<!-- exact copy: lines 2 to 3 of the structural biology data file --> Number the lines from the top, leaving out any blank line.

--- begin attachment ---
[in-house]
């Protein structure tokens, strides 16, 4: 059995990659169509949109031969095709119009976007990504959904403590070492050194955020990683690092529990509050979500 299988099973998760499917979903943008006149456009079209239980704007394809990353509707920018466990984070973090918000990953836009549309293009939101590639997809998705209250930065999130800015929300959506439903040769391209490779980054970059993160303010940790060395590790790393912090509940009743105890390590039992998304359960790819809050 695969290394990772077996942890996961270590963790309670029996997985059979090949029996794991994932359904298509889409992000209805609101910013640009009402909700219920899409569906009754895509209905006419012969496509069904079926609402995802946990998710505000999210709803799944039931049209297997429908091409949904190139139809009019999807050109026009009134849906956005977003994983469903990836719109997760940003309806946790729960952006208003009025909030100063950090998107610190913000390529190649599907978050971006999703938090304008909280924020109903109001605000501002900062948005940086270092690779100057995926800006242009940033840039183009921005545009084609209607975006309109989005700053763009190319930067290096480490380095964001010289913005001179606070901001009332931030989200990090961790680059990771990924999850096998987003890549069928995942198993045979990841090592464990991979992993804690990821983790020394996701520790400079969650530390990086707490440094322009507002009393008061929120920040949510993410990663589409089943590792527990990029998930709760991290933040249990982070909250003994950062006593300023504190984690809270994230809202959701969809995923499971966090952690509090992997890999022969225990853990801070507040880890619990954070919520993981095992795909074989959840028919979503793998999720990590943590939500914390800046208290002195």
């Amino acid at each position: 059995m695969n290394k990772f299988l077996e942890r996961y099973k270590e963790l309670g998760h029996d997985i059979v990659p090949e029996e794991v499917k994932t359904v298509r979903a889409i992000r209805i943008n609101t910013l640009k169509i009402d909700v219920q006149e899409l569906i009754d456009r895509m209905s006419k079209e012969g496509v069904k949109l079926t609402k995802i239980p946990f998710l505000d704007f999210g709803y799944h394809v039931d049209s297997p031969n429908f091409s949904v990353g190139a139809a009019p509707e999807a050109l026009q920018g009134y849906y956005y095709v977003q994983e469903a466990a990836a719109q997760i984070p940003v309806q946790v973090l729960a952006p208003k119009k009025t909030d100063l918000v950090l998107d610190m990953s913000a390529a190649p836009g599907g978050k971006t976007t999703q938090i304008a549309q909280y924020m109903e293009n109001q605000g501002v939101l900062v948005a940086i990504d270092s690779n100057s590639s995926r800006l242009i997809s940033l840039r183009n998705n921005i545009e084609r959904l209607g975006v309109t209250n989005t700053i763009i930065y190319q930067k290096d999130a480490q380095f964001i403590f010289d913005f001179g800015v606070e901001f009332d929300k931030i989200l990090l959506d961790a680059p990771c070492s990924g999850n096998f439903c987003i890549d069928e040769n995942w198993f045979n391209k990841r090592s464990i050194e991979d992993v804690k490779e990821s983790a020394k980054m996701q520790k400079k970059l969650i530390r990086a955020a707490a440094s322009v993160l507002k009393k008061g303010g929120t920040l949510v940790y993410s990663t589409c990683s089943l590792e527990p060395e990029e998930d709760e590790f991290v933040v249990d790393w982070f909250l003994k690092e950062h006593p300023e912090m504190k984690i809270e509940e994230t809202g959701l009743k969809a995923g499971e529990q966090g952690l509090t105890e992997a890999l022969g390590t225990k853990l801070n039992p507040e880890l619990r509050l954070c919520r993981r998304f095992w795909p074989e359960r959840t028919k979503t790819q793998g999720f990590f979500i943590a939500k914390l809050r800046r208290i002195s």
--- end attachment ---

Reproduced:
């Protein structure tokens, strides 16, 4: 059995990659169509949109031969095709119009976007990504959904403590070492050194955020990683690092529990509050979500 299988099973998760499917979903943008006149456009079209239980704007394809990353509707920018466990984070973090918000990953836009549309293009939101590639997809998705209250930065999130800015929300959506439903040769391209490779980054970059993160303010940790060395590790790393912090509940009743105890390590039992998304359960790819809050 695969290394990772077996942890996961270590963790309670029996997985059979090949029996794991994932359904298509889409992000209805609101910013640009009402909700219920899409569906009754895509209905006419012969496509069904079926609402995802946990998710505000999210709803799944039931049209297997429908091409949904190139139809009019999807050109026009009134849906956005977003994983469903990836719109997760940003309806946790729960952006208003009025909030100063950090998107610190913000390529190649599907978050971006999703938090304008909280924020109903109001605000501002900062948005940086270092690779100057995926800006242009940033840039183009921005545009084609209607975006309109989005700053763009190319930067290096480490380095964001010289913005001179606070901001009332931030989200990090961790680059990771990924999850096998987003890549069928995942198993045979990841090592464990991979992993804690990821983790020394996701520790400079969650530390990086707490440094322009507002009393008061929120920040949510993410990663589409089943590792527990990029998930709760991290933040249990982070909250003994950062006593300023504190984690809270994230809202959701969809995923499971966090952690509090992997890999022969225990853990801070507040880890619990954070919520993981095992795909074989959840028919979503793998999720990590943590939500914390800046208290002195």
């Amino acid at each position: 059995m695969n290394k990772f299988l077996e942890r996961y099973k270590e963790l309670g998760h029996d997985i059979v990659p090949e029996e794991v499917k994932t359904v298509r979903a889409i992000r209805i943008n609101t910013l640009k169509i009402d909700v219920q006149e899409l569906i009754d456009r895509m209905s006419k079209e012969g496509v069904k949109l079926t609402k995802i239980p946990f998710l505000d704007f999210g709803y799944h394809v039931d049209s297997p031969n429908f091409s949904v990353g190139a139809a009019p509707e999807a050109l026009q920018g009134y849906y956005y095709v977003q994983e469903a466990a990836a719109q997760i984070p940003v309806q946790v973090l729960a952006p208003k119009k009025t909030d100063l918000v950090l998107d610190m990953s913000a390529a190649p836009g599907g978050k971006t976007t999703q938090i304008a549309q909280y924020m109903e293009n109001q605000g501002v939101l900062v948005a940086i990504d270092s690779n100057s590639s995926r800006l242009i997809s940033l840039r183009n998705n921005i545009e084609r959904l209607g975006v309109t209250n989005t700053i763009i930065y190319q930067k290096d999130a480490q380095f964001i403590f010289d913005f001179g800015v606070e901001f009332d929300k931030i989200l990090l959506d961790a680059p990771c070492s990924g999850n096998f439903c987003i890549d069928e040769n995942w198993f045979n391209k990841r090592s464990i050194e991979d992993v804690k490779e990821s983790a020394k980054m996701q520790k400079k970059l969650i530390r990086a955020a707490a440094s322009v993160l507002k009393k008061g303010g929120t920040l949510v940790y993410s990663t589409c990683s089943l590792e527990p060395e990029e998930d709760e590790f991290v933040v249990d790393w982070f909250l003994k690092e950062h006593p300023e912090m504190k984690i809270e509940e994230t809202g959701l009743k969809a995923g499971e529990q966090g952690l509090t105890e992997a890999l022969g390590t225990k853990l801070n039992p507040e880890l619990r509050l954070c919520r993981r998304f095992w795909p074989e359960r959840t028919k979503t790819q793998g999720f990590f979500i943590a939500k914390l809050r800046r208290i002195s």